Human Rights Watch damming report on Hazaribagh tanning district

11 October 2012

The government in Bangladesh has not enforced environment and labour laws in the leather sector, owing to which workers’ safety issues remain mostly ignored, says a report of the New York-based Human Rights Watch (HRW).

Workers at 90% of the tannery industries in Hazaribagh in the capital have been exposed to hazardous chemicals and often put at risk of on-job accidents, leaving them partially or completely disabled, according to the report.

However, the leather workers, estimated to be more than 15,000, are the ones contributing to the annual export growth of $41 million in this sector since 2002.

The report, "Toxic tanneries: the health repercussions of Bangladesh's Hazaribagh leather", produced in October was based on a field survey conducted between January and May. In the survey, the rights body interviewed 134 people, including current and ex-tannery workers and officials, slum dwellers, healthcare professionals, officials of government and non-governmental organisations and leaders of trade unions.

Workers told HRW that most of the tanneries did not provide them with appropriate or sufficient protective equipment or training on how to use chemicals and operate machinery.

Children as young as 11 years old are engaged in dangerous activities such as soaking hides, cutting them with razor blades and operating machinery.

HRW in the report quoted Jahaj, 17, who has been working in a leather factory since he was 12, as saying that the acid-mix water used at the factory burned his skin. "When I'm hungry, acid doesn't matter -- I have to eat (using the hands with acid on it)." He is now suffering from asthma, rashes, itches and acid burns.

Women and girls told HRW that they were paid less compared to men.

Some managers refuse to grant sick leave and compensation to the workers who have fallen sick or sustained injuries on duty and that is a violation of the law of the country, the report says.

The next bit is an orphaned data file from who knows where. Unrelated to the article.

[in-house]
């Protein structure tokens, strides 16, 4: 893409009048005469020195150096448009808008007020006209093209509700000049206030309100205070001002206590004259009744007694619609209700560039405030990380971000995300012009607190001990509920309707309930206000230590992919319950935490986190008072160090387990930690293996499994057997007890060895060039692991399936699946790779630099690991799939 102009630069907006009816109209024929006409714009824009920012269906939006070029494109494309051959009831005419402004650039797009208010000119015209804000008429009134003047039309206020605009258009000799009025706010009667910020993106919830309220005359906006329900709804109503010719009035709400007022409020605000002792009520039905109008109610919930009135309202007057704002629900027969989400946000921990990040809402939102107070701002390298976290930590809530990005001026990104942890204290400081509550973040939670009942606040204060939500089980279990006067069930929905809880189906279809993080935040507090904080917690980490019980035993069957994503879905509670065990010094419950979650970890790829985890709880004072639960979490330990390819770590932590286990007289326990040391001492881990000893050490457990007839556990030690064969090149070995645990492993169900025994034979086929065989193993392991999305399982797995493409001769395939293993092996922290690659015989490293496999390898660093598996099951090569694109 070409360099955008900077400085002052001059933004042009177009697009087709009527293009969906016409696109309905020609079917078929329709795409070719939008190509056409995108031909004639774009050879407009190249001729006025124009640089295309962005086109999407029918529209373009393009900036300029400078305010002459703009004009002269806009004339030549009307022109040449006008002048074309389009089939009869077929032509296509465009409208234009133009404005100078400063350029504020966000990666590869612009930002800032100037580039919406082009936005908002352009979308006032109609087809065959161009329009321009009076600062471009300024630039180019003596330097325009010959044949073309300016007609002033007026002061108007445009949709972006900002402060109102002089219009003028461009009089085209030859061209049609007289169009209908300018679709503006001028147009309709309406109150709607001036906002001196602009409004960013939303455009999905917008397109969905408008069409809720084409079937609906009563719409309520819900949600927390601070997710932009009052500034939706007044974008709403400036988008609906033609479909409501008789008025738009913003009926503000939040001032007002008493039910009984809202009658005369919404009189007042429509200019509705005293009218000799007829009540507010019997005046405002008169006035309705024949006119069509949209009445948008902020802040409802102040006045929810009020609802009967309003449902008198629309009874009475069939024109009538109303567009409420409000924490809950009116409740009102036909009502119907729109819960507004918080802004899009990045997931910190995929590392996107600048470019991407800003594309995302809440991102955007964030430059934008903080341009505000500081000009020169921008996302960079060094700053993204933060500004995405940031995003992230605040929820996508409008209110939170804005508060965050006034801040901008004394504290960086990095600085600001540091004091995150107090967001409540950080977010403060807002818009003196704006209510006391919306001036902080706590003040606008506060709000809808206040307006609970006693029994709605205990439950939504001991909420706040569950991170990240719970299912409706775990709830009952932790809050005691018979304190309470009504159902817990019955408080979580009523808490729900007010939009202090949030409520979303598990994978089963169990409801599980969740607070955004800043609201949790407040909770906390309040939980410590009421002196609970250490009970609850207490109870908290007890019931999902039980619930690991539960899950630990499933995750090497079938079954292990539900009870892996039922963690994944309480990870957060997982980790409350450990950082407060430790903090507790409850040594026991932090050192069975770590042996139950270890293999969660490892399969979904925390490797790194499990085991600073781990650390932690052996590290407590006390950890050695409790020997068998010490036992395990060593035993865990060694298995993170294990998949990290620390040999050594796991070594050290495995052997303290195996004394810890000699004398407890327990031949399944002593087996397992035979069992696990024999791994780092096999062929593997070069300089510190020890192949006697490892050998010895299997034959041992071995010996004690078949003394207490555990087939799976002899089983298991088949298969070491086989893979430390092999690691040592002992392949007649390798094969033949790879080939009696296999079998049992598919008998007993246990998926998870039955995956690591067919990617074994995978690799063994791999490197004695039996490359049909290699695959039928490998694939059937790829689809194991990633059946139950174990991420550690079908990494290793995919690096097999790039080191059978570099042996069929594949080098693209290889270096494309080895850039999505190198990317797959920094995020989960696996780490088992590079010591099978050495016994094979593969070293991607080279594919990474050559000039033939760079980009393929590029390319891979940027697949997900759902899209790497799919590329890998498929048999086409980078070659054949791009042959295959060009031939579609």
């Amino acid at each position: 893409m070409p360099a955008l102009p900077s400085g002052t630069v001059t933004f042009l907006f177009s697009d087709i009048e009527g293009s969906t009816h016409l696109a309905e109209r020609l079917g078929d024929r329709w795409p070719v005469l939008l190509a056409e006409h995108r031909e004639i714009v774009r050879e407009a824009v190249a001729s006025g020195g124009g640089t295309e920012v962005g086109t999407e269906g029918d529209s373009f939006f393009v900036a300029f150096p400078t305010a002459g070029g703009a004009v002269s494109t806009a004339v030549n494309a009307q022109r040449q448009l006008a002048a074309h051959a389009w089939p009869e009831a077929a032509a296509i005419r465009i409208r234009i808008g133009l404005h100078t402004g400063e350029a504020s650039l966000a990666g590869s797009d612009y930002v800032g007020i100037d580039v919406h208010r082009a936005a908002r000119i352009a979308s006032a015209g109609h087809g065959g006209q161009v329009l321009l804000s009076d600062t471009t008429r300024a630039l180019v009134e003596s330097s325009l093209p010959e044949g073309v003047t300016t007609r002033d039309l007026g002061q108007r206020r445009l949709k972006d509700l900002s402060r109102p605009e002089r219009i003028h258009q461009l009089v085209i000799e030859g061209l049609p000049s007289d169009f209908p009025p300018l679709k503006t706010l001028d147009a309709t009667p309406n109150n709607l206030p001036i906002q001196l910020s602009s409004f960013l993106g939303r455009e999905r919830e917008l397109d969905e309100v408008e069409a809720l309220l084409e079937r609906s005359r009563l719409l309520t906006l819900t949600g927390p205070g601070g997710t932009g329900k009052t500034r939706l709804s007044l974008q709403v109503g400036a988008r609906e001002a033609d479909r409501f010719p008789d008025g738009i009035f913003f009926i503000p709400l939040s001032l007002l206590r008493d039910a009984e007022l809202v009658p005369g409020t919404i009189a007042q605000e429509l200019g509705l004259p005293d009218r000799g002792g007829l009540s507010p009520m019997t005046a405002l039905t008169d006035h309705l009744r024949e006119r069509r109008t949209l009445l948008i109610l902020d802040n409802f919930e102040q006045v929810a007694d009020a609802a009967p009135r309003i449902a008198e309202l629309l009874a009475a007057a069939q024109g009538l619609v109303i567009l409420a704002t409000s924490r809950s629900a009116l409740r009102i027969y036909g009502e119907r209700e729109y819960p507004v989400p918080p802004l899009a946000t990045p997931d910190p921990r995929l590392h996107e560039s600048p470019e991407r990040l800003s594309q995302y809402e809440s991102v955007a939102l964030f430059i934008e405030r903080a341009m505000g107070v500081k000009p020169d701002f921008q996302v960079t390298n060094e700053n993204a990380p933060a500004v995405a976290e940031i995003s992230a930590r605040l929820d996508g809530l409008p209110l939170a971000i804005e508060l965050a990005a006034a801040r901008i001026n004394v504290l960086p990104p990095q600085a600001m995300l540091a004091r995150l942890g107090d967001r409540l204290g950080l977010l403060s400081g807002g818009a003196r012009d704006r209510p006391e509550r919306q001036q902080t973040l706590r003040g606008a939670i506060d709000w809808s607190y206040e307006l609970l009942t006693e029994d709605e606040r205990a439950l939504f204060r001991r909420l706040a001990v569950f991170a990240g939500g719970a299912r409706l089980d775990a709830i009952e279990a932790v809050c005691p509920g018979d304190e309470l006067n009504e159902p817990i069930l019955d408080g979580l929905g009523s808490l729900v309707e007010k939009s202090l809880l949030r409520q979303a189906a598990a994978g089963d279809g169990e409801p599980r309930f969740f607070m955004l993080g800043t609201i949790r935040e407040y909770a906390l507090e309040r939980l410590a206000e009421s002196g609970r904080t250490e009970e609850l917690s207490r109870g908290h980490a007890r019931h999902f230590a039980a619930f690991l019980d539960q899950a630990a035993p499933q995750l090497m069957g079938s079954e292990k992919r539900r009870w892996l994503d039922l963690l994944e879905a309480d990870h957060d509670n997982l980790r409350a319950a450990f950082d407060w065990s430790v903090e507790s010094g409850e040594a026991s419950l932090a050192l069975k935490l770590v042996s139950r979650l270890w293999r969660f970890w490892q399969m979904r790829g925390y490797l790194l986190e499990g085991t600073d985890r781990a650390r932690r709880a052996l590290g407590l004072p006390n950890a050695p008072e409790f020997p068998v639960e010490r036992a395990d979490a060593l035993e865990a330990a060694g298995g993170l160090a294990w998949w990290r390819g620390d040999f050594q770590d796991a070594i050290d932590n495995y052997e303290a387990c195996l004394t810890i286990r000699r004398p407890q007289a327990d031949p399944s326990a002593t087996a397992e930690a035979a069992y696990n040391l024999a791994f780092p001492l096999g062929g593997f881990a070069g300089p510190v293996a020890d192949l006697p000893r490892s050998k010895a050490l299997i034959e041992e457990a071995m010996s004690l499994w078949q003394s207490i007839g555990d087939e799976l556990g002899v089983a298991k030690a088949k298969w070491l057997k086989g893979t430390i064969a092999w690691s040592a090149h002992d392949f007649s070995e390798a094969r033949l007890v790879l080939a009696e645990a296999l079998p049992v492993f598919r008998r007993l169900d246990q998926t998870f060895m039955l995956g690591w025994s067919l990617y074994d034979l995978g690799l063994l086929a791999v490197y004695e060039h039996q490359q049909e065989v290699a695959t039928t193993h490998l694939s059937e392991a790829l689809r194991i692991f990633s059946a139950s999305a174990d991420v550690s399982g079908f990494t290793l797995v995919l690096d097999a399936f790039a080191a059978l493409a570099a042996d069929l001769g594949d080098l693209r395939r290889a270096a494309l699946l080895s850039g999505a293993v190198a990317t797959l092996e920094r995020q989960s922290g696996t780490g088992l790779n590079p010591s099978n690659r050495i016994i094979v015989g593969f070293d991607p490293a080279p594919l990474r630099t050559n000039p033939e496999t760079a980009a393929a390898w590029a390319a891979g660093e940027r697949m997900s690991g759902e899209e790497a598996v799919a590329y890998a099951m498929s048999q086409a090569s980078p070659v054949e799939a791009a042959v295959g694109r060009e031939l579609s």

The industries release chemicals like sulphuric acid, chromium, sodium chloride, formaldehyde, azocolorants, and pentachlorophenol, which are harmful to people. These chemicals mix with the air of the areas nearby and are dumped into the rivers in and around Dhaka.

HRW also cited complaints from Hazaribagh dwellers of fever, skin diseases, respiratory problem and diarrhoea caused by air, water and soil pollution due to the release of the chemicals.

Speaking of foreign remittances the sector earns, HRW said Bangladesh exported processed leather and leather goods worth $663 million between June 2011 and July 2012. The foreign markets include China, South Korea, Japan, Italy, Germany, Spain and the United States.

The report also mentions the government move to relocate the tanneries but at the same time criticises the government for not implementing workers' right to health and for the violation of a High Court order.

The HC in June 2009 directed the government to relocate the tannery industries from Hazaribagh to Savar by February 2010.

The government later sought time extension on several occasions for implementing the order.

Finally, it gave a work order to a Chinese company in March this year for installing the Central Effluent Treatment Plant (CETP) in Savar leather estate by the end of 2013.

Until June no progress was seen in the construction of the CETP.

Source: The Daily Star, Bangladesh

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